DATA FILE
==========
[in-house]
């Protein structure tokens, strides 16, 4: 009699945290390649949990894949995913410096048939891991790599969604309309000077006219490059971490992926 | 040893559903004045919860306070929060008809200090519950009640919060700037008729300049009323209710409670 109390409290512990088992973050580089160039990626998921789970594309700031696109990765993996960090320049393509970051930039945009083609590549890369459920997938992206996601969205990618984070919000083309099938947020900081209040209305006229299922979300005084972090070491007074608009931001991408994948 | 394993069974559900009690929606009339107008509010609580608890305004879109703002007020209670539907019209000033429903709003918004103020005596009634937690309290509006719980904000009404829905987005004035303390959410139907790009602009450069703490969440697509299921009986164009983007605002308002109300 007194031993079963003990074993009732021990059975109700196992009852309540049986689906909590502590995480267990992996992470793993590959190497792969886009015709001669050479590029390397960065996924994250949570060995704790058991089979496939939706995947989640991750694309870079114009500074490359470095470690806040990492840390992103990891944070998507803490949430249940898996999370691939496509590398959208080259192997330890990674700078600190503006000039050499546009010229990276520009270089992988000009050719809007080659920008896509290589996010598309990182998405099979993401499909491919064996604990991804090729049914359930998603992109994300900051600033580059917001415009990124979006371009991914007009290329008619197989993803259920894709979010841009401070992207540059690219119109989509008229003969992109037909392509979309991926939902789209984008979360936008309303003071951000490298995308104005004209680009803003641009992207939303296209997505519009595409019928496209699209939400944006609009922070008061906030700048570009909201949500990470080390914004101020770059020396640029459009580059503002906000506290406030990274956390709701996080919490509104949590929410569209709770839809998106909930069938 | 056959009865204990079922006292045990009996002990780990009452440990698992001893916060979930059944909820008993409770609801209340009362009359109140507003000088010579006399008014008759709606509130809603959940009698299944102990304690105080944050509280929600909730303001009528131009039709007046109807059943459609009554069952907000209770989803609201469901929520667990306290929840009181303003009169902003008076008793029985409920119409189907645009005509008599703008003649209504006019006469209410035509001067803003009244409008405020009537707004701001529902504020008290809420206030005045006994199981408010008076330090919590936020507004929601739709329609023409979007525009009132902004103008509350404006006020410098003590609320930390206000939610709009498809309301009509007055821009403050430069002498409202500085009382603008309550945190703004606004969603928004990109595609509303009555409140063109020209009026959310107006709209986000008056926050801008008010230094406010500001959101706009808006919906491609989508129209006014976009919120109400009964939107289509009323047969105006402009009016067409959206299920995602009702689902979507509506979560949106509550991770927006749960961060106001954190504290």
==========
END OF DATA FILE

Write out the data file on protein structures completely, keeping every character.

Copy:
[in-house]
């Protein structure tokens, strides 16, 4: 009699945290390649949990894949995913410096048939891991790599969604309309000077006219490059971490992926 | 040893559903004045919860306070929060008809200090519950009640919060700037008729300049009323209710409670 109390409290512990088992973050580089160039990626998921789970594309700031696109990765993996960090320049393509970051930039945009083609590549890369459920997938992206996601969205990618984070919000083309099938947020900081209040209305006229299922979300005084972090070491007074608009931001991408994948 | 394993069974559900009690929606009339107008509010609580608890305004879109703002007020209670539907019209000033429903709003918004103020005596009634937690309290509006719980904000009404829905987005004035303390959410139907790009602009450069703490969440697509299921009986164009983007605002308002109300 007194031993079963003990074993009732021990059975109700196992009852309540049986689906909590502590995480267990992996992470793993590959190497792969886009015709001669050479590029390397960065996924994250949570060995704790058991089979496939939706995947989640991750694309870079114009500074490359470095470690806040990492840390992103990891944070998507803490949430249940898996999370691939496509590398959208080259192997330890990674700078600190503006000039050499546009010229990276520009270089992988000009050719809007080659920008896509290589996010598309990182998405099979993401499909491919064996604990991804090729049914359930998603992109994300900051600033580059917001415009990124979006371009991914007009290329008619197989993803259920894709979010841009401070992207540059690219119109989509008229003969992109037909392509979309991926939902789209984008979360936008309303003071951000490298995308104005004209680009803003641009992207939303296209997505519009595409019928496209699209939400944006609009922070008061906030700048570009909201949500990470080390914004101020770059020396640029459009580059503002906000506290406030990274956390709701996080919490509104949590929410569209709770839809998106909930069938 | 056959009865204990079922006292045990009996002990780990009452440990698992001893916060979930059944909820008993409770609801209340009362009359109140507003000088010579006399008014008759709606509130809603959940009698299944102990304690105080944050509280929600909730303001009528131009039709007046109807059943459609009554069952907000209770989803609201469901929520667990306290929840009181303003009169902003008076008793029985409920119409189907645009005509008599703008003649209504006019006469209410035509001067803003009244409008405020009537707004701001529902504020008290809420206030005045006994199981408010008076330090919590936020507004929601739709329609023409979007525009009132902004103008509350404006006020410098003590609320930390206000939610709009498809309301009509007055821009403050430069002498409202500085009382603008309550945190703004606004969603928004990109595609509303009555409140063109020209009026959310107006709209986000008056926050801008008010230094406010500001959101706009808006919906491609989508129209006014976009919120109400009964939107289509009323047969105006402009009016067409959206299920995602009702689902979507509506979560949106509550991770927006749960961060106001954190504290």